‘Racists who seek divi­sion are get­ting braver. So should we all.’

Metro Canada (Edmonton) - - Front Page - VICKY MOCHAMA KEVIN TUONG FOR METRO Vicky Mochama is Metro’s na­tional colum­nist. She ap­pears ev­ery Mon­day, Wed­nes­day and Thurs­day.

It has been one year since Don­ald Trump was elected. It has felt like ten. I want to say that as a Canadian, noth­ing he has done – or tried to do (what, are we on round four of the Mus­lim ban?) – a ects me. But I can’t pre­tend that it hasn’t.

The last year has sharp­ened my pol­i­tics and added ur­gency to the is­sues that mat­ter to me.

It has laid bare the things that we — women, Black peo­ple, Indige­nous peo­ple, Mus­lims — had been told not to talk about. We are harder to gaslight now, be­cause, well, we told you so.

But the pass­ing of time has also re­vealed and made pub­lic those things we couldn’t al­ways prove but knew to be true.

A se­ries of posters at the Uni­ver­sity of Al­berta and the Uni­ver­sity of Calgary have been seen on cam­pus. They say in bold all-caps that “It’s okay to be white.” They may have been put up as a re­sult of a post on the 4chan mes­sage board.

Racist in­ci­dents have al­ways been a part of uni­ver­sity life. There is no point at which the ma­jor­ity-white sta­tus quo has ever re­ceived change with any­thing less than hos­til­ity.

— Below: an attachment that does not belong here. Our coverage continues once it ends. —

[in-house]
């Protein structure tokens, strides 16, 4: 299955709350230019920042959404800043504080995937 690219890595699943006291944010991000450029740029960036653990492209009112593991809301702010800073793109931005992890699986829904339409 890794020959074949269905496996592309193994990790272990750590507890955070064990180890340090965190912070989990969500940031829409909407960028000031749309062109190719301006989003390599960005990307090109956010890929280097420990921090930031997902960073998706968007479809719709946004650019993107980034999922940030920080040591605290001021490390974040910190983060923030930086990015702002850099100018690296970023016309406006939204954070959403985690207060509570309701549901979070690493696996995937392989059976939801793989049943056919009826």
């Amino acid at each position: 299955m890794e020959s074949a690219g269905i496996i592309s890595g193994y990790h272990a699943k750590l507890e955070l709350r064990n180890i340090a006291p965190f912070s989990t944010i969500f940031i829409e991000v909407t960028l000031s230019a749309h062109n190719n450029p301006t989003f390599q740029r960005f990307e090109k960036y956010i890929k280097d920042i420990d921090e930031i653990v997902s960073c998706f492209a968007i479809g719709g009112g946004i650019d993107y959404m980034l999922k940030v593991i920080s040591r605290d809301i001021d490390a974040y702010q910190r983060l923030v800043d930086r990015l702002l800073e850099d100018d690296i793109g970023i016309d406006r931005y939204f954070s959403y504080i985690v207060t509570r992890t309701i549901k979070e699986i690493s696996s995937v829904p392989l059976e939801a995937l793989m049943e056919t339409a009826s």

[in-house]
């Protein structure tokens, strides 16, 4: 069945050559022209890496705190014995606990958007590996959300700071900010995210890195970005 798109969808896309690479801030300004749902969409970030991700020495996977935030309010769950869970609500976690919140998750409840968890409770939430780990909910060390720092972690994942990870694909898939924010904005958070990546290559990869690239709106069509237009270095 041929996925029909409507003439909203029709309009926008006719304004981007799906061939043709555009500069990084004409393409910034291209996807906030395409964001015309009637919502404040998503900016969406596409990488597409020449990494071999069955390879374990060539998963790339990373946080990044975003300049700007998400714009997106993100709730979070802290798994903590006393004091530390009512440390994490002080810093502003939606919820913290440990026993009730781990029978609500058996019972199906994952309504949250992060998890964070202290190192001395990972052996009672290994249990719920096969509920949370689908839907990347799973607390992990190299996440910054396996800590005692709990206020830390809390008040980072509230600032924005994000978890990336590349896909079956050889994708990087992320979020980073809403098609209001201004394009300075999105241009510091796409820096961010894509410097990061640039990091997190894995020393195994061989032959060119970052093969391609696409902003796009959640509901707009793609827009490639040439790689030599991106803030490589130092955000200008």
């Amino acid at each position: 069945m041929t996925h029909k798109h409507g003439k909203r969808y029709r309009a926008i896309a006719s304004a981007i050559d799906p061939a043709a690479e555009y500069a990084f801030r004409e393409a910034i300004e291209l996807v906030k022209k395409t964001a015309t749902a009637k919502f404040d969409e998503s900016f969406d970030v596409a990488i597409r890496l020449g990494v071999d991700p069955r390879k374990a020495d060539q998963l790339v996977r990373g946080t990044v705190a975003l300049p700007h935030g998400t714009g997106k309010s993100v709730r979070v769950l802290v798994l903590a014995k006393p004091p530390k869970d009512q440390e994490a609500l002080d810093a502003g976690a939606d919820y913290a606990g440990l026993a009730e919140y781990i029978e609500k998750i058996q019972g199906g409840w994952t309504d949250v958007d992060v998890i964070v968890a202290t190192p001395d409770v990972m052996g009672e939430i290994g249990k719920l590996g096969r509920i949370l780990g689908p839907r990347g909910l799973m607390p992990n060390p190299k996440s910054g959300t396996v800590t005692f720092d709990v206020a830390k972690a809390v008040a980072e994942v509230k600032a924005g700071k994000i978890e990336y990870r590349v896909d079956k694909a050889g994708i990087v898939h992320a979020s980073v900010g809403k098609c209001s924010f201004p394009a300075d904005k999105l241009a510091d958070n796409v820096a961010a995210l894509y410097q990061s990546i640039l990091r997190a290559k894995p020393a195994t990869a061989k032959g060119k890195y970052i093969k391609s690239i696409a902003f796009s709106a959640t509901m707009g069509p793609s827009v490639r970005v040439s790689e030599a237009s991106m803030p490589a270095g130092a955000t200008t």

But these posters, and many other sim­i­lar in­ci­dents, re­veal some­thing worth not­ing. The racist rhetoric that Don­ald Trump be­lieves in has been em­bold­ened. Though not quite say­ing it with their chests — none of the posters ap­pear to be signed — the peo­ple who put them up feel that white­ness should be al­lowed to take up space.

The di er­ent re­sponses at each also re­veal that we don’t quite yet know what to do. The U of A called the posters racist while the Uni­ver­sity of Calgary in­sisted that stu­dents have a right to free speech.

We have had a year to re lect and pre­pare, and our re­sponses still leave some­thing to be de­sired.

While white pride runs un­abated across cam­puses, I can’t help but think of the stu­dents af­fected. I read a Twit­ter thread this week from Melissa Daniels, a mem­ber of the Athabasca Chipewyan First Na­tion, wherein she de­scribed be­ing an Indige­nous per­son on a Canadian cam­pus. From ver­bal at­tacks to be­ing kicked out of the pro­gram, it seems not a sin­gle per­son Daniels en­coun­ters is equipped to con­front white supremacy.

We were not more in­no­cent a year ago. Ig­no­rance does not erase cul­pa­bil­ity. Still, we are now ur­gently re­spon­si­ble for en­sur­ing the dan­ger and de­struc­tion that Don­ald Trump rep­re­sents is not al­lowed to con­tinue fes­ter­ing here.

The racists who seek divi­sion are get­ting braver. So should we all.

We were not more in­no­cent a year ago. Ig­no­rance does not erase cul­pa­bil­ity. Still, we are now ur­gently re­spon­si­ble.

A mes­sage read­ing ‘It’s okay to be white’ was taped to the front door of Pem­bina Hall, which houses the Uni­ver­sity of Al­berta’s Na­tive Stud­ies pro­gram.

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